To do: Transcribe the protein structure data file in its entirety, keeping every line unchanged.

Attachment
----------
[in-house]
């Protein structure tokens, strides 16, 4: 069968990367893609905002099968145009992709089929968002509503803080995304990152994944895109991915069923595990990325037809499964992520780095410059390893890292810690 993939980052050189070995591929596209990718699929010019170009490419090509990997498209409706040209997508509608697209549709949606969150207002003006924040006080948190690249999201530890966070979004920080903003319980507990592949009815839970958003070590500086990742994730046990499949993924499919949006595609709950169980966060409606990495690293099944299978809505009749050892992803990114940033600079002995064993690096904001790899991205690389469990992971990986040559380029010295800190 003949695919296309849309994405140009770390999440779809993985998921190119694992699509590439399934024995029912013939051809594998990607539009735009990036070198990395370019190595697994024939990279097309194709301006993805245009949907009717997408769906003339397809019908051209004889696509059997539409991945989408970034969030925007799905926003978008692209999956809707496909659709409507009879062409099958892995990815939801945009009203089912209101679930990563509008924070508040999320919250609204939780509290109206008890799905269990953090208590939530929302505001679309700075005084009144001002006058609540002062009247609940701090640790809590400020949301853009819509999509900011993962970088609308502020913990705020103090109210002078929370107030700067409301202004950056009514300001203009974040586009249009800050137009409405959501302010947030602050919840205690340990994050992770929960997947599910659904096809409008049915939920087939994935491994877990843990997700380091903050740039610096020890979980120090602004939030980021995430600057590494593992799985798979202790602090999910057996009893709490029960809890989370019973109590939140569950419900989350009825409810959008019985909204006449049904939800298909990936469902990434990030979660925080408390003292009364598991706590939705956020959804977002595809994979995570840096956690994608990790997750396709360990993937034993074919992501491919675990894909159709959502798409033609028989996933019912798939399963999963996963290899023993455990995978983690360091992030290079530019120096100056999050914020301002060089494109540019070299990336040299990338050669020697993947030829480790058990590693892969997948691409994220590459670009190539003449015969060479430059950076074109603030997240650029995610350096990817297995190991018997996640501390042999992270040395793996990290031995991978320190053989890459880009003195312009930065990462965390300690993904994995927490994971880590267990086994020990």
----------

[in-house]
């Protein structure tokens, strides 16, 4: 069968990367893609905002099968145009992709089929968002509503803080995304990152994944895109991915069923595990990325037809499964992520780095410059390893890292810690 993939980052050189070995591929596209990718699929010019170009490419090509990997498209409706040209997508509608697209549709949606969150207002003006924040006080948190690249999201530890966070979004920080903003319980507990592949009815839970958003070590500086990742994730046990499949993924499919949006595609709950169980966060409606990495690293099944299978809505009749050892992803990114940033600079002995064993690096904001790899991205690389469990992971990986040559380029010295800190 003949695919296309849309994405140009770390999440779809993985998921190119694992699509590439399934024995029912013939051809594998990607539009735009990036070198990395370019190595697994024939990279097309194709301006993805245009949907009717997408769906003339397809019908051209004889696509059997539409991945989408970034969030925007799905926003978008692209999956809707496909659709409507009879062409099958892995990815939801945009009203089912209101679930990563509008924070508040999320919250609204939780509290109206008890799905269990953090208590939530929302505001679309700075005084009144001002006058609540002062009247609940701090640790809590400020949301853009819509999509900011993962970088609308502020913990705020103090109210002078929370107030700067409301202004950056009514300001203009974040586009249009800050137009409405959501302010947030602050919840205690340990994050992770929960997947599910659904096809409008049915939920087939994935491994877990843990997700380091903050740039610096020890979980120090602004939030980021995430600057590494593992799985798979202790602090999910057996009893709490029960809890989370019973109590939140569950419900989350009825409810959008019985909204006449049904939800298909990936469902990434990030979660925080408390003292009364598991706590939705956020959804977002595809994979995570840096956690994608990790997750396709360990993937034993074919992501491919675990894909159709959502798409033609028989996933019912798939399963999963996963290899023993455990995978983690360091992030290079530019120096100056999050914020301002060089494109540019070299990336040299990338050669020697993947030829480790058990590693892969997948691409994220590459670009190539003449015969060479430059950076074109603030997240650029995610350096990817297995190991018997996640501390042999992270040395793996990290031995991978320190053989890459880009003195312009930065990462965390300690993904994995927490994971880590267990086994020990």